FX Daily: USD is higher, so is caution

DXY is near our 96 target ahead of schedule; profit-taking possible ahead of Thanksgiving.
Philip Wee17 Nov 2021
    Photo credit: Unsplash Photo

    USD has exceeded our expectations; DXY is within striking distance of our forecast of 96 set for 1Q22. DXY was lifted in the overnight session by its weakest components i.e., the negative-yielding currencies led by JPY (-0.6%), CHF (-0.5%) and EUR (0.4%). The European Central Bank and the Bank of Japan continued to emphasize that their countries are on a different inflation and monetary policy trajectory from the US. CAD did not benefit from the Bank of Canada’s warning that was “getting closer” to rate hikes. Instead, the loonie depreciated by 0.3%, dragged down by its weaker commodity peers, the AUD (-0.6%) and NZD (-0.8%). However, GBP managed to appreciate 0.1% from Bank of England Governor Andrew Bailey’s uneasiness over rising inflation.

    USD was also lifted by Wall Street; Dow, S&P 500 and Nasdaq Composite rose 0.2%, 0.4% and 0.8% respectively. US consumers continued to spend despite worries over high inflation. Advance retail sales increased 1.7% MoM in October; consensus had expected a smaller rise of 1.4% from 0.8% (revised up from 0.7%) in September. US large retailers reported stronger-than-expected earnings on home improvement spending (where customers were paying more instead buying more) and the stocking up of groceries by households feeling the pressure from rising prices. Capacity utilization also beat expectations with an increase to 76.4% (vs 75.9% consensus) in October from 75.2% a month earlier. The NAHB Housing Index improved a third month to 83 in November from 80 in October. Against better US economic prospects for 4Q, the US Treasury yield curve steepened to 111.6 bps from 109.8 bps. Compared to recent sessions, the rise in yields were muted at 1.9 bps to 1.634% for the 10Y and a smaller 0.2 bps increase to 0.518% for the 2Y.

    We remain wary of the DXY’s major resistance around 96.1 or its 50% Fibonacci retracement level. Profit-taking might set in ahead of the US Thanksgiving holidays next week (25 November). On Friday, Fed Vice Chair Richard Clarida will discuss global monetary policy coordination, cooperation and collaboration at a virtual event hosted by the San Francisco Fed. Bundesbank President Jens Weidmann might join other German voices in opposing the ECB’s loose monetary policy and stance. Apart from St Louis Fed President James Bullard urging the Fed to step up monetary policy normalization to manage inflation risks, other Fed officials pushed back against rate hike expectations. Richmond Fed President Richard Barkin favored patience and wants more data on inflation and jobs before a decision on rate hikes. San Francisco Fed President Mary Daly argued that pre-emptive rate hikes would not ease the supply-chain issues fanning inflation pressures. President Joe Biden will decide on the Fed Chair in the next four days, whether to reappoint Jerome Powell or replace him with Lael Brainard. US Treasury Secretary Janet Yellen favours continuity to avoid politicizing the Fed.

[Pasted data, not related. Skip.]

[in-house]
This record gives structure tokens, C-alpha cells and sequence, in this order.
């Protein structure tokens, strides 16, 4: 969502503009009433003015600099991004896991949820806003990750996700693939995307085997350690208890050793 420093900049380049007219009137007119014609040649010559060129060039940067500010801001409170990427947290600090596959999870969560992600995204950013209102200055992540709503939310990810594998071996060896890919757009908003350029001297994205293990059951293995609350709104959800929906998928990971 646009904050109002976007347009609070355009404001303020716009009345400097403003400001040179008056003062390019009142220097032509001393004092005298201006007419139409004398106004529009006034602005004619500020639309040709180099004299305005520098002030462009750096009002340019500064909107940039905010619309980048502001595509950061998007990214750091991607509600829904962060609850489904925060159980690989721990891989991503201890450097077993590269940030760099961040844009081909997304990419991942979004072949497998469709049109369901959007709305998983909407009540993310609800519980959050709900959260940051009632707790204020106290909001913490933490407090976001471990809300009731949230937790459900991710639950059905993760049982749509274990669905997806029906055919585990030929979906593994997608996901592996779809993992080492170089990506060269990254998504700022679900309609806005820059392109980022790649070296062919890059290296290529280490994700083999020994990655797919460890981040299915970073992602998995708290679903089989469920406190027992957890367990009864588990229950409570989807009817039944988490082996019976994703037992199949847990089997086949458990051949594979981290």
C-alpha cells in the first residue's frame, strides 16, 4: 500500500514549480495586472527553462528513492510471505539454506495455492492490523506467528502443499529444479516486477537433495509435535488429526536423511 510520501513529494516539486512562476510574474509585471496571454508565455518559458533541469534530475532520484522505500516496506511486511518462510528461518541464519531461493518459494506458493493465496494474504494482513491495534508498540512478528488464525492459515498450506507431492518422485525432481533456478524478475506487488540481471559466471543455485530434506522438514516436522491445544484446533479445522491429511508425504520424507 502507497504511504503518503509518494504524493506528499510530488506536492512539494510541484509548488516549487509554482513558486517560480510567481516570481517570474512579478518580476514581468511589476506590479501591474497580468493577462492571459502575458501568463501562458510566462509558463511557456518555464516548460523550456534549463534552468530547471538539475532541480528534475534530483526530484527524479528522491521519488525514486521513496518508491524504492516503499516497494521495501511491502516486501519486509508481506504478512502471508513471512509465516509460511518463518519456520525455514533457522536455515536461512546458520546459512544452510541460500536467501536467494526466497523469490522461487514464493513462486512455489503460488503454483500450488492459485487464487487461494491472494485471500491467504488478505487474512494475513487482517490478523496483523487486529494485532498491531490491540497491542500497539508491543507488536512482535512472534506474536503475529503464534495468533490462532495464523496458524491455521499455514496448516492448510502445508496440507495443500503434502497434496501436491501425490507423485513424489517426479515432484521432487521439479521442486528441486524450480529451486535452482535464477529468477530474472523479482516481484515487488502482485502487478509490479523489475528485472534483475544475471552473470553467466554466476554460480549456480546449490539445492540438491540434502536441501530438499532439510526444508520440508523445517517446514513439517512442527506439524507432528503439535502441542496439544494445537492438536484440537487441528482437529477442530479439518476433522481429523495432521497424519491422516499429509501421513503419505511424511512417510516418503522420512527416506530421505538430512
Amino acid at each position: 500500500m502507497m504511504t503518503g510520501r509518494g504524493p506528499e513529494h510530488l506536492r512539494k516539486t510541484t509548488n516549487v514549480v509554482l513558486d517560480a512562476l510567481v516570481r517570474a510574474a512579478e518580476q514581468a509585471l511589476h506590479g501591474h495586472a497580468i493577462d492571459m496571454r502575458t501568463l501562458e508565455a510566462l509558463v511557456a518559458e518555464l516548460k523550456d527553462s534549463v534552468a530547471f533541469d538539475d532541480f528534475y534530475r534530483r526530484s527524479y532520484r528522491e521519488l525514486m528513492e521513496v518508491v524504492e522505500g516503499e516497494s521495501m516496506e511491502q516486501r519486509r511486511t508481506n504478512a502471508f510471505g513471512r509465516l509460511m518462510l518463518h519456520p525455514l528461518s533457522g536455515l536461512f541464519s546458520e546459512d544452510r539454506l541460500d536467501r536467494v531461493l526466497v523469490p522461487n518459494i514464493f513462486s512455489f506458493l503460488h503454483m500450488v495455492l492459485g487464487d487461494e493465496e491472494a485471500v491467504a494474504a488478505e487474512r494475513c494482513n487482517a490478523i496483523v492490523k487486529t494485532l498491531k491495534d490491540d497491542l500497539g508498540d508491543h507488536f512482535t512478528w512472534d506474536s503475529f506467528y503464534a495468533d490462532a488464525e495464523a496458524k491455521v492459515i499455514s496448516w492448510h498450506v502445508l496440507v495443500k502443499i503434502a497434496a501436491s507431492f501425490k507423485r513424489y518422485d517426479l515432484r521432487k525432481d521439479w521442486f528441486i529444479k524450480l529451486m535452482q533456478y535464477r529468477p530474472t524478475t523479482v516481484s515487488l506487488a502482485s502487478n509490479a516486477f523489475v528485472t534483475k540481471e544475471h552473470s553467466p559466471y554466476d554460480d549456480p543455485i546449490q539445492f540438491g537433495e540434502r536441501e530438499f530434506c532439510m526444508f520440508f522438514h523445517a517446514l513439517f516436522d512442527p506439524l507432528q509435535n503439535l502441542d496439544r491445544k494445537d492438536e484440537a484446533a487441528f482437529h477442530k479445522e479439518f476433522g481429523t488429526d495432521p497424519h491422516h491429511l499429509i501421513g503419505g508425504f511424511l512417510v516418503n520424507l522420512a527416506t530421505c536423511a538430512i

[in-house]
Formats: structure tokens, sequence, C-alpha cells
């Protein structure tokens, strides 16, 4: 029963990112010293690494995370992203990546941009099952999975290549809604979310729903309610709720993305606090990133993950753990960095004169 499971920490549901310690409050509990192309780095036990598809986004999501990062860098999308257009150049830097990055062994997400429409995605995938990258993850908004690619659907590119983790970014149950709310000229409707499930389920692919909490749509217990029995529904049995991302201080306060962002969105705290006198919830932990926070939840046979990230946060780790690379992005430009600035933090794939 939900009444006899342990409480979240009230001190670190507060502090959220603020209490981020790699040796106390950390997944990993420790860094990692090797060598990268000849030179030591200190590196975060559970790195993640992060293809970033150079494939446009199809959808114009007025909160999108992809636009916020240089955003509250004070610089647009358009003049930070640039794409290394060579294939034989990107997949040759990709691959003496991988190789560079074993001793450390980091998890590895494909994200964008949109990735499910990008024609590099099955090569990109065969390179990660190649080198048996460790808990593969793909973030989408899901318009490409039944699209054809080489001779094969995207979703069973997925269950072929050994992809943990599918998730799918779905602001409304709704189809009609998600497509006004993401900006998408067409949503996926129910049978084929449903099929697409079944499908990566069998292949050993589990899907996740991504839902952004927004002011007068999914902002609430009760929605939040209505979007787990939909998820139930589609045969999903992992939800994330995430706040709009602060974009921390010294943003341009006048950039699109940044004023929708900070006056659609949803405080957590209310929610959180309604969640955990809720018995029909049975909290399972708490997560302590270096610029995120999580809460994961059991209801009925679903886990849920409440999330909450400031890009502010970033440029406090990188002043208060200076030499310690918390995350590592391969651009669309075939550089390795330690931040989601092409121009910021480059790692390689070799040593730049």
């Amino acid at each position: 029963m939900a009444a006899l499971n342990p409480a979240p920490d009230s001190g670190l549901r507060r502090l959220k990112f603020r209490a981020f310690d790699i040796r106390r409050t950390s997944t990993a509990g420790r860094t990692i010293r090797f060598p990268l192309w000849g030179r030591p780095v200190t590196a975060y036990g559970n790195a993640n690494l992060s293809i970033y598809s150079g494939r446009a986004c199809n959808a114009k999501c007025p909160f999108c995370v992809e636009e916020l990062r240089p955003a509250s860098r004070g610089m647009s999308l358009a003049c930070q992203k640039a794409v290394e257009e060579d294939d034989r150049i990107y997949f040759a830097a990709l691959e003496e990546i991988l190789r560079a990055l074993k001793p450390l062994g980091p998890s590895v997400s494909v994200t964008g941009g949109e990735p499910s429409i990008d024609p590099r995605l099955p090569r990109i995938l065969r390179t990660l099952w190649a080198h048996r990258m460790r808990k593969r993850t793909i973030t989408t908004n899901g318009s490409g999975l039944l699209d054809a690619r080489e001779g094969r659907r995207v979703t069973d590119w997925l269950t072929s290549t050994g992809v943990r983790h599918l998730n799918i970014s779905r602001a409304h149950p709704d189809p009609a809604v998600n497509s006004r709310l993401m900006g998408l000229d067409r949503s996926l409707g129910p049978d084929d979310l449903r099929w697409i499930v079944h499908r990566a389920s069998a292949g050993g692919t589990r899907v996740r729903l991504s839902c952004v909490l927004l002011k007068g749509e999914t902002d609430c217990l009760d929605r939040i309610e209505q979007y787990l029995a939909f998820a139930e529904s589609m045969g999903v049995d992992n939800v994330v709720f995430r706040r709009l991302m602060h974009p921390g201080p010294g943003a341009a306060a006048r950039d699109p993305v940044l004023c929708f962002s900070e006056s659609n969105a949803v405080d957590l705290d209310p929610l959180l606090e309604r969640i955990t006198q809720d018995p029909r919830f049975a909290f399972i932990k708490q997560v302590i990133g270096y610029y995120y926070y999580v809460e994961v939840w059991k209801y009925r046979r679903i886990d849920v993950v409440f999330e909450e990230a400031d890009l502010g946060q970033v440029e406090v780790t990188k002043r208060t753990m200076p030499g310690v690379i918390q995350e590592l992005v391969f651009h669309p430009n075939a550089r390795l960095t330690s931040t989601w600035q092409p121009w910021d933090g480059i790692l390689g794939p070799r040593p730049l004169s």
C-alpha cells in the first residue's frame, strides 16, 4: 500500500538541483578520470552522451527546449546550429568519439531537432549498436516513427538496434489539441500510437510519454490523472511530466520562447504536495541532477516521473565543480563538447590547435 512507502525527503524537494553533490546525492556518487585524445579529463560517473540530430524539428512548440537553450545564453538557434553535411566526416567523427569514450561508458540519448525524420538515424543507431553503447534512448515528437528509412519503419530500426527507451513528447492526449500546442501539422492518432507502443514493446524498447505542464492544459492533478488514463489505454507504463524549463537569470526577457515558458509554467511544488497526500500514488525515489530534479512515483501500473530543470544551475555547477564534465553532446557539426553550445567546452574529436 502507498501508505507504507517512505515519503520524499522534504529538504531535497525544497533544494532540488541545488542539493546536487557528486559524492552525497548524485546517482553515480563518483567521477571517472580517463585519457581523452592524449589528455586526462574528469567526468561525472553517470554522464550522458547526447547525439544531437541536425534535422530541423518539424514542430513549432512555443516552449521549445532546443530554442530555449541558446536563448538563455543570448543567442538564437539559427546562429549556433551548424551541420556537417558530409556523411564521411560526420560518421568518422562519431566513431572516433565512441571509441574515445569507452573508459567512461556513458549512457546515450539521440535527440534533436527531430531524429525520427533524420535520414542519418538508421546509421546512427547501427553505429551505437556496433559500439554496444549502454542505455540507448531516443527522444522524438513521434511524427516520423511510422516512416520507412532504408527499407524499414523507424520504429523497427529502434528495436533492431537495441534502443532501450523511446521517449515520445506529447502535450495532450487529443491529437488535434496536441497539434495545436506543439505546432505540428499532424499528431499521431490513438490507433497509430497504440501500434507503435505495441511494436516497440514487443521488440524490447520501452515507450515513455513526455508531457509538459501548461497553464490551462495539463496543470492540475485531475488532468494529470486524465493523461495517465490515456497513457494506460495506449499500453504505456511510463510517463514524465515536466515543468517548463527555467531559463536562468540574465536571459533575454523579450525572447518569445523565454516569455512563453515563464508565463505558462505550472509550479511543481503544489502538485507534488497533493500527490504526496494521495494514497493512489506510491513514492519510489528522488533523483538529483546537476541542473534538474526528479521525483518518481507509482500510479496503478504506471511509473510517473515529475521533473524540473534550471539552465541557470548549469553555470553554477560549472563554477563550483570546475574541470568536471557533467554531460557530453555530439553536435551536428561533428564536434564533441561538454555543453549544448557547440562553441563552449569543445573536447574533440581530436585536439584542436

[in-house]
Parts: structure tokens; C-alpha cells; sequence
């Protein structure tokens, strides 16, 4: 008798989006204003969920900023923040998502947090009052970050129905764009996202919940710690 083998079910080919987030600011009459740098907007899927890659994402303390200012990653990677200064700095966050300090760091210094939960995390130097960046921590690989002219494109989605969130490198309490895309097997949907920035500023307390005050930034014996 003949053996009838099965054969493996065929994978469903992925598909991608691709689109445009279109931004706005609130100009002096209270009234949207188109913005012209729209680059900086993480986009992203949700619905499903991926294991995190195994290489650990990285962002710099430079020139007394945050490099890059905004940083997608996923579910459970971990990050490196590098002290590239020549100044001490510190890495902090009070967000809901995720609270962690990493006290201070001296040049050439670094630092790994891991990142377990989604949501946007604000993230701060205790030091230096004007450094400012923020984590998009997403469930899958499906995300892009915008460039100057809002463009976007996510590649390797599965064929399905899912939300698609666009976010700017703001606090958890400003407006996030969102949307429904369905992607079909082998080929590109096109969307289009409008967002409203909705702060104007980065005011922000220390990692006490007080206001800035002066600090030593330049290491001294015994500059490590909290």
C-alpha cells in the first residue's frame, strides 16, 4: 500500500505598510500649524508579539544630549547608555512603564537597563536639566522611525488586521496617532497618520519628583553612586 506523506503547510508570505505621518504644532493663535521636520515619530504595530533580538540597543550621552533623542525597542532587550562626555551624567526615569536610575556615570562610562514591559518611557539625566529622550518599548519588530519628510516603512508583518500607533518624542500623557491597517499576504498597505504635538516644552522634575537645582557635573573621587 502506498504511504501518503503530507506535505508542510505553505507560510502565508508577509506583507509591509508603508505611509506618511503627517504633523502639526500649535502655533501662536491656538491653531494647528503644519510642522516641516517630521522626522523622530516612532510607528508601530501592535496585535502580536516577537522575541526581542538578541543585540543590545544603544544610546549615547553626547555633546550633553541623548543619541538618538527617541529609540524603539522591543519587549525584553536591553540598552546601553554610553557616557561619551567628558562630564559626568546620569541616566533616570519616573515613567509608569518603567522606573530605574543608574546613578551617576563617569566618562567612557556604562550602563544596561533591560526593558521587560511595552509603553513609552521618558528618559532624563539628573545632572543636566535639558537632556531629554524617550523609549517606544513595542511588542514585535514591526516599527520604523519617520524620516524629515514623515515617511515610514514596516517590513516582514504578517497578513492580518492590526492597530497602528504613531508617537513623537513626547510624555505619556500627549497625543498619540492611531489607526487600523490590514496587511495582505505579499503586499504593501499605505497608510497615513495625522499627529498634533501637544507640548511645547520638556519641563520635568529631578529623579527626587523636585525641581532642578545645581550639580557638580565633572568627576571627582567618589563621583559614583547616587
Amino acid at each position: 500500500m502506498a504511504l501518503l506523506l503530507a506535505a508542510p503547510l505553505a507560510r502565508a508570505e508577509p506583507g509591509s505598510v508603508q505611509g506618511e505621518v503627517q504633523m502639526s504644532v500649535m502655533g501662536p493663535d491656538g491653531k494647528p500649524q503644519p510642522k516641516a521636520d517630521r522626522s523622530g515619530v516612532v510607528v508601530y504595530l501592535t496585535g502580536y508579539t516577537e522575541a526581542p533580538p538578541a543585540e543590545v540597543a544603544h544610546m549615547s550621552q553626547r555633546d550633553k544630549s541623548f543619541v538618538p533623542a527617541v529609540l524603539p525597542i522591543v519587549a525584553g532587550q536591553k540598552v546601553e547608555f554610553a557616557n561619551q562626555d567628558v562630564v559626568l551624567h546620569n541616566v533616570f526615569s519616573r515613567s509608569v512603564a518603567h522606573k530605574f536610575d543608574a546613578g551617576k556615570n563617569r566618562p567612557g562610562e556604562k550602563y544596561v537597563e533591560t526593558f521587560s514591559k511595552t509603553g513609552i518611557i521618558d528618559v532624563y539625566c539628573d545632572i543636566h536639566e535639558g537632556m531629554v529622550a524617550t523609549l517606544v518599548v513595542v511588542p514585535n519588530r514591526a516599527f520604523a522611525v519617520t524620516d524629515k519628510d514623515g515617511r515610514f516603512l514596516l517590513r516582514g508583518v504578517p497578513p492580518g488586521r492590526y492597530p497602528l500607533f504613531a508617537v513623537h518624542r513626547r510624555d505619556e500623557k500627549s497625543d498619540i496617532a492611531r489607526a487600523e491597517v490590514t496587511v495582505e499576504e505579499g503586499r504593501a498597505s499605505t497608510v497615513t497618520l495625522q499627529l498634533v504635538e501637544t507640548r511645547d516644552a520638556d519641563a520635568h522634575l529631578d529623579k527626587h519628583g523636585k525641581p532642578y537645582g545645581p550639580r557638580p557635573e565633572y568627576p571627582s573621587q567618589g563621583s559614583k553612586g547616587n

Several developments suggest that oil prices may correct more from their 7-year highs. The International Energy Agency’s October monthly report noted that supply is catching up with demand as US drillers recover from the hurricanes and ramp up oil production e.g., oil barrels coming out of the largest oil field in the Permian Basin are set to exceed pre-pandemic highs this December. US President Joe Biden also asked Chinese President Xi Jinping to join in releasing crude oil reserves to stabilize prices during their virtual summit this week. OPEC reported that the global oil market is set to flip from being under-supplied to a surplus in early December. WTI crude oil prices held around USD82.22/barrel on Tuesday but remained below its peak of USD86.4 on 26 October.

    Philip Wee

    Senior FX Strategist - G3 & Asia
    [email protected]

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